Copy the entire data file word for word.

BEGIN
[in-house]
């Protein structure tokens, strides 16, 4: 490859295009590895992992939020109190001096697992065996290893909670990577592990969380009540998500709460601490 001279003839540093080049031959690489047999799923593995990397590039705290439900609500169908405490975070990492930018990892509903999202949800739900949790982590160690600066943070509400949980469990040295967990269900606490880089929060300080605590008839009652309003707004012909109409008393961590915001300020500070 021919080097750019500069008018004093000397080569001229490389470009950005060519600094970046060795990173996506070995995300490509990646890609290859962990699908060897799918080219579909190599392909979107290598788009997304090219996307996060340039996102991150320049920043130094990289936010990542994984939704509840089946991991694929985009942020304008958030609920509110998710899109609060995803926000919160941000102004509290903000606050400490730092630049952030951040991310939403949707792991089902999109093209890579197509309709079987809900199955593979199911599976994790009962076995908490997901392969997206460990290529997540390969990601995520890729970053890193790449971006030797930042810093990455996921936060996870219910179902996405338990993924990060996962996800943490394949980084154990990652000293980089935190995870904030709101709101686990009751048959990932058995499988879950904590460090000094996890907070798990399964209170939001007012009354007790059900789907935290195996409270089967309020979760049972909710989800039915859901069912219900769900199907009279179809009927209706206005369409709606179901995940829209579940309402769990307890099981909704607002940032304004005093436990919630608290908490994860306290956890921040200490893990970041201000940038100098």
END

[in-house]
């Protein structure tokens, strides 16, 4: 490859295009590895992992939020109190001096697992065996290893909670990577592990969380009540998500709460601490 001279003839540093080049031959690489047999799923593995990397590039705290439900609500169908405490975070990492930018990892509903999202949800739900949790982590160690600066943070509400949980469990040295967990269900606490880089929060300080605590008839009652309003707004012909109409008393961590915001300020500070 021919080097750019500069008018004093000397080569001229490389470009950005060519600094970046060795990173996506070995995300490509990646890609290859962990699908060897799918080219579909190599392909979107290598788009997304090219996307996060340039996102991150320049920043130094990289936010990542994984939704509840089946991991694929985009942020304008958030609920509110998710899109609060995803926000919160941000102004509290903000606050400490730092630049952030951040991310939403949707792991089902999109093209890579197509309709079987809900199955593979199911599976994790009962076995908490997901392969997206460990290529997540390969990601995520890729970053890193790449971006030797930042810093990455996921936060996870219910179902996405338990993924990060996962996800943490394949980084154990990652000293980089935190995870904030709101709101686990009751048959990932058995499988879950904590460090000094996890907070798990399964209170939001007012009354007790059900789907935290195996409270089967309020979760049972909710989800039915859901069912219900769900199907009279179809009927209706206005369409709606179901995940829209579940309402769990307890099981909704607002940032304004005093436990919630608290908490994860306290956890921040200490893990970041201000940038100098």